Bolts Coach – No BS

Posted by on December 31st, 2014  •  1 Comment  • 

Disappointed? Everyone is, another non-playoff season, as Philip Rivers career ticks away.
And for only the second time in a decade, the health of the Chargers quarterback becomes an off-season question, with possible surgery coming on an ailing back, for a bulging disc, or a herniated disc.  He has not had a major injury since the knee surgery scope prior to the playoffs some 7-years ago.
If that happens, it would be the exclamation point to just an awful season in San Diego, a season ravaged by injuries.
No one wants to hear about injuries, calling them excuses.  I call them explanations.  But tell me, when you looked at the Chargers depth chart on opening day, if I had told you they would lose two veteran offensive lineman, their top three running backs, and go thru five centers, lose a number of defensive players for a chunk of the season, do you think we would have been talking about a 9-win season?
This is what Mike McCoy had to deal with right from the get-go, and it got worse.
First it was on the offensive side of the ball, then he saw both inside linebackers exit, and an outside backer get hurt, and lost his best athletic corner (lst round pick), and still made his team competitive.
It may have been schemes or scams, smoke and mirrors, chewing gum and wire, but his leadership held the roster together.
Credit the quarterback for willing his team to nine victories.
Credit the coach for keeping the team emotionally in gear, never letting them feel sorry for themselves, never letting doubt creep into meetings rooms, never letting them cave in anywhere during a 60-minute game.  
He brought accountability and a degree of toughness to the Fortress not seen since the early days of Martyball, or the Boss-Ross era. 
Mike McCoy was the sales pitch guy, who found a way to game plan around whomever was standing up to play Sunday-by-Sunday.
When healthy, with lots of bullets in the gun, the offense was very dangerous.  When key players went down, when they could not run, when they could not pass protect, they went to max protection packages and found a way to move the ball.
When they were falling apart in the secondary because of hurt players, they used every exotic blitz package possible to stem the tide, and create chaos with quarterbacks, and found a way to get tougher in the red zone..  
They took guys off the street, taught them the system, fought with an outmanned defensive line, and coached them up to compete..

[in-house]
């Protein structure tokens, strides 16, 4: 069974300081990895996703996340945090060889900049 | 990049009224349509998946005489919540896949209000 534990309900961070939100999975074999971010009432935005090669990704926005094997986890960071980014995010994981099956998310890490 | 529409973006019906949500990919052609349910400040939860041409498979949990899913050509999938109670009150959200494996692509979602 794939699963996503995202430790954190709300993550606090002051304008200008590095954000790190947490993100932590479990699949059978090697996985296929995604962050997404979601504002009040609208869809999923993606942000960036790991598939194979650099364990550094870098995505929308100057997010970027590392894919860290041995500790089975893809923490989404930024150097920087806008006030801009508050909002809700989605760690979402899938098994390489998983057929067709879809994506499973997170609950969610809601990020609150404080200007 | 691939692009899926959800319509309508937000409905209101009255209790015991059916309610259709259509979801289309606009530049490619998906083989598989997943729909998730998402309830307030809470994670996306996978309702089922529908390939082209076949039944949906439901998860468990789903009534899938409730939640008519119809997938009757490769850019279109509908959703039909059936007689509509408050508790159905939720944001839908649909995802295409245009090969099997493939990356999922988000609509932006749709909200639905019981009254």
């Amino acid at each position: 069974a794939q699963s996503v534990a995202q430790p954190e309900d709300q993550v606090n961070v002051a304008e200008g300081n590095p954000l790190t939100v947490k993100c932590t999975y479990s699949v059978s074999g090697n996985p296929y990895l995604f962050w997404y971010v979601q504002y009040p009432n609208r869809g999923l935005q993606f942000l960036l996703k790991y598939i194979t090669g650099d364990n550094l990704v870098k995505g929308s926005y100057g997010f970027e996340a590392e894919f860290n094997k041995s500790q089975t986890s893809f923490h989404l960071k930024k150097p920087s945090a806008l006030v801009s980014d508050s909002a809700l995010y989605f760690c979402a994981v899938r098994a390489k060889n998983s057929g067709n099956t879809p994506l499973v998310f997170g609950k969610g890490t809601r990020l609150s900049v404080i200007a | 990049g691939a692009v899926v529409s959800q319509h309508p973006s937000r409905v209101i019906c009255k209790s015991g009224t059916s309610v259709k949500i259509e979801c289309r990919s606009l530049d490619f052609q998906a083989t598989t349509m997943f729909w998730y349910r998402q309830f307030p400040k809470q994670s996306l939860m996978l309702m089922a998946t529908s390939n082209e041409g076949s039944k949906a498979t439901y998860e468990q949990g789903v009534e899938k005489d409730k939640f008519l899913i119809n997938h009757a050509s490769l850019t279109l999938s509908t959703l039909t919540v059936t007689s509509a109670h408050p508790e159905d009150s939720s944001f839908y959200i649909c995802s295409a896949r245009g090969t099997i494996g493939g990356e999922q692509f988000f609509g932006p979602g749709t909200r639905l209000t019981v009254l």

You may not like Mike McCoy’s condescending attitude “in the best interest of the team”.  I don’t like the generic lies about about injuries.  He and his first year coordinator Frank Reich may have made mistakes in clock management and conservative play calls in down and distance situations.  But all that is second guessing more than anything else.  But look at the big picture, what they dealt with, what they accomplished. 
Just compare the plight of the injury ravaged Bolts to other teams, who got badly hurt.  Atlanta lost virtually its entire offensive line and secondary, and their coach got fired.  Tennessee lost its quarterback, much of its OL, and went (2-14). It went sour in Chicago, the quarterback went south, and the coach and GM are gone.
The trauma in San Diego was worse in terms of the numbers of key guys hurt, and they won 9-and were in the playoff race till the final Sunday of the season.  Credit McCoy for preventing the ship from going down. 
What you have to like is his ability to get his players to believe; you have to like his resourcefulness to use whatever he had on game day, to make the team compete; and you have to like his ability to create packages that are productive.
Think McCoy and all the horrors around him, and remind yourself this is the coach who devised something to make Tim Tebow dangerous in Denver, to get the the playoffs and win a game.  Yes, that Tim Tebow, out of football since, unable to find a job because of limited passing skills.  That’s the quarterback McCoy found pages in the playbook that played to whatever strengths he had.
His two year record is (10-8) and (9-7) came in a tough division, with a battered roster two years in a row.  (19-17) does not seem impressive, but look beyond the record, look at the rosters and understand the situations, and realize what he accomplished..
McCoy did not allow the Chargers to become the Bears or Saints or Jets, and that is an accomplishment of the coach and the man.
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One Response to “Bolts Coach – No BS”

  1. Ron Talamantez says:

    I concur 100 percent.

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